Borders architect steps down to concentrate on pioneering dementia technology



A director at Borders architectural practice Aitken Turnbull is stepping down after 21 years to continue the development of an innovative technology created to improve the quality of life for people living with dementia.

David Burgher

David Burgher is leaving the Galashiels-based firm to focus his efforts on further developing this pioneering design tool - VR-EP (Virtual Reality - Empathy Platform) which allows architects and designers to enhance the environments and living spaces for dementia sufferers.

Current estimates suggest there are 50 million people globally and 90,000 people in Scotland living with the condition and David’s aim is to make Scotland the most dementia-inclusive country in the world.

People with dementia can experience varying levels of impaired memory, sight and hearing impairment, and cognitive challenges.

The VR-EP uses smart technology and bespoke software to enable people to have a tangible experience of how physical spaces can feel to someone living with dementia and brings a new understanding of how dementia affects not only those who live with it, but their families, friends and carers.

David said: “It was a wrench to be leaving Aitken Turnbull after 21 years – a practice that has been part of the Borders community for well over 130 years. However, the more I researched the devastating impact living with dementia has on individuals and their families, the more I realised that addressing issues around living environment and space needed a full-time focus.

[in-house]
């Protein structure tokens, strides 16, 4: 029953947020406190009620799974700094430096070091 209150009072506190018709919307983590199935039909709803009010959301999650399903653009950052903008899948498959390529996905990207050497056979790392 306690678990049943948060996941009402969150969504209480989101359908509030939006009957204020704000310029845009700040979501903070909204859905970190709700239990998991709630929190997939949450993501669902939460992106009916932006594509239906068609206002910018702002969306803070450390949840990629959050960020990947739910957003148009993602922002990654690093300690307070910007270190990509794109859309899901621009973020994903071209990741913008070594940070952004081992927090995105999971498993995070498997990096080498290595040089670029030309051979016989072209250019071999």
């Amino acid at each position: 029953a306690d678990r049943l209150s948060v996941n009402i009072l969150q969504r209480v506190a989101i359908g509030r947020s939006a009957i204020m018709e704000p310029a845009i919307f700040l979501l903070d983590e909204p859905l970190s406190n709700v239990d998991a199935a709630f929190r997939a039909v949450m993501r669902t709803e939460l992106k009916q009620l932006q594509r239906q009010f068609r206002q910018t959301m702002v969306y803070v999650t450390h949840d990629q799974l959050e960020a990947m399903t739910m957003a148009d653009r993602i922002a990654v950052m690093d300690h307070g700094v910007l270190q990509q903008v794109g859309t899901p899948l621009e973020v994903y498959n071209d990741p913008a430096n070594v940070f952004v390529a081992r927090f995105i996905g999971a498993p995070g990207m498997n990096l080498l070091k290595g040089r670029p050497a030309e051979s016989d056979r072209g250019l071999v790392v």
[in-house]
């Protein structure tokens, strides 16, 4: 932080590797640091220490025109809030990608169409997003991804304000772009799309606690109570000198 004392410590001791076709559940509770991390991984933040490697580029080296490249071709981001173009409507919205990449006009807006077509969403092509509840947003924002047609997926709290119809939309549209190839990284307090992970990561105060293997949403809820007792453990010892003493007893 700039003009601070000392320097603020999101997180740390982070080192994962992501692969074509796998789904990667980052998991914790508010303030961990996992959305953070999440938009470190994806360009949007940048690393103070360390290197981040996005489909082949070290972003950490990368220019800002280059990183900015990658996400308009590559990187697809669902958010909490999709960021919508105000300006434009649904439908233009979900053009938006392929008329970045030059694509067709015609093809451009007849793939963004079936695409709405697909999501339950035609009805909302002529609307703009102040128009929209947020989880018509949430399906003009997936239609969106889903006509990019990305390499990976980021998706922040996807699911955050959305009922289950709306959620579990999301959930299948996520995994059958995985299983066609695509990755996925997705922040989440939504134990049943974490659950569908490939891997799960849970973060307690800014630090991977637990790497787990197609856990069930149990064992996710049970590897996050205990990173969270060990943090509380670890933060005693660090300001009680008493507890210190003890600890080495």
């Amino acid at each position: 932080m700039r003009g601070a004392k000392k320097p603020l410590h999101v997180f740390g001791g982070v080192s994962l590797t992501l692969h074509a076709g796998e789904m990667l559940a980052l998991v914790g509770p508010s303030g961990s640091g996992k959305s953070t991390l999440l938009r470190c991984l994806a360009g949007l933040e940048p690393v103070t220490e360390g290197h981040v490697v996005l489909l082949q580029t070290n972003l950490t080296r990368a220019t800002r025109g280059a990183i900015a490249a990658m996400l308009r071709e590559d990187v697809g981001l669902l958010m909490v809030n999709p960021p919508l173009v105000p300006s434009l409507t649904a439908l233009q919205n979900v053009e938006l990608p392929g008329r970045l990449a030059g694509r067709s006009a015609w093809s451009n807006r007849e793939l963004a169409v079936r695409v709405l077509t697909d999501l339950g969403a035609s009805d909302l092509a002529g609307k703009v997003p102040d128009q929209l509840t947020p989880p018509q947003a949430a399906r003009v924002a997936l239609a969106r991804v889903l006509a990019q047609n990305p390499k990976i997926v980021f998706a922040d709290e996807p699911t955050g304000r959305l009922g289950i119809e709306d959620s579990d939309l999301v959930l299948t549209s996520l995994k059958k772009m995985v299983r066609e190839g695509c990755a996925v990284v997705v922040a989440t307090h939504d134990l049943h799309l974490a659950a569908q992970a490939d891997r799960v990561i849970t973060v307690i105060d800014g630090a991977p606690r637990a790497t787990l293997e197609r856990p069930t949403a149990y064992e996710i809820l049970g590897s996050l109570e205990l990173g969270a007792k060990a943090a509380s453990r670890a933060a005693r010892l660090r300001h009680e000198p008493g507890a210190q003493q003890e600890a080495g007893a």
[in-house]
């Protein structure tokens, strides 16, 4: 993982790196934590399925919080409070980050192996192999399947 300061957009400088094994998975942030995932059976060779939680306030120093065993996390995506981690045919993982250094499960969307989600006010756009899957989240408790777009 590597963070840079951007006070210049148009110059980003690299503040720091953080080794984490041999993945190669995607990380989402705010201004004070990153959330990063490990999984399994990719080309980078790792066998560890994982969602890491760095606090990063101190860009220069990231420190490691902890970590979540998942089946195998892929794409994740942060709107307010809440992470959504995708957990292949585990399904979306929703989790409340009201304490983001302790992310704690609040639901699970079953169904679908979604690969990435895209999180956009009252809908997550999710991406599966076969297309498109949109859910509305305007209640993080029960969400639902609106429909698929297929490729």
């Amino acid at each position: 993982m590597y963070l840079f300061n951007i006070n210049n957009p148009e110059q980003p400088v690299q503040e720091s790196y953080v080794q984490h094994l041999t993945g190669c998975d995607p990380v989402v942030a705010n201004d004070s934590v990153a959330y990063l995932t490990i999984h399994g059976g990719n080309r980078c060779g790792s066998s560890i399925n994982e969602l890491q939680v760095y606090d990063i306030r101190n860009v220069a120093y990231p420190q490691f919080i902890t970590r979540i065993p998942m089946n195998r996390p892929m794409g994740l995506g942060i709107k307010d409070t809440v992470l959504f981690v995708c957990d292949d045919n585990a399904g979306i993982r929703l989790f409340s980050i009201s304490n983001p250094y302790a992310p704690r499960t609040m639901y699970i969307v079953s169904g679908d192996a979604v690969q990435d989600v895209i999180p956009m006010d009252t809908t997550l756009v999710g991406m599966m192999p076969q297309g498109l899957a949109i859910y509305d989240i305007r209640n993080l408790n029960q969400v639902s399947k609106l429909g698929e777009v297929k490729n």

“I studied architecture because I was interested in how the built environment influences how we live. It has a significant role to play in supporting people to live well with dementia, especially when a person experiences visuospatial difficulties and where changes to an environment can compensate in part for reduced sensory, cognitive and motor ability. Designing with empathy produces the best environments, so being able to understand what someone experiences with dementia is crucial in developing enabling places.”

The VR-EP platform aids designers to conceptualise dementia-friendly buildings and spaces that can transform people’s lives, bringing about significant and lasting change across the nation and setting an example to the rest of the world of how people with dementia can be supported.

It is a system which can deliver real-time comprehension and empathy to a wide-reaching audience and with the advent of shared VR, overcomes current challenges of social distancing.

Recent international investment has given David the opportunity to work on VR-EP as an independent business, whilst maintaining the close relationship with Aitken Turnbull where the concept originally emerged.

Alasdair Rankin, managing director of Aitken Turnbull, said: “David has been working on developing VR-EP for quite some time and it got to the point where he felt he needed to devote his energies full time to take the platform to the next level.

“He has been an integral part of Aitken Turnbull’s evolution for the past two decades and is renowned across the Borders and beyond for his visionary approach to his profession. He’s been a fantastic business partner and played a critical role in making Aitken Turnbull, a true Borders’ success story.”



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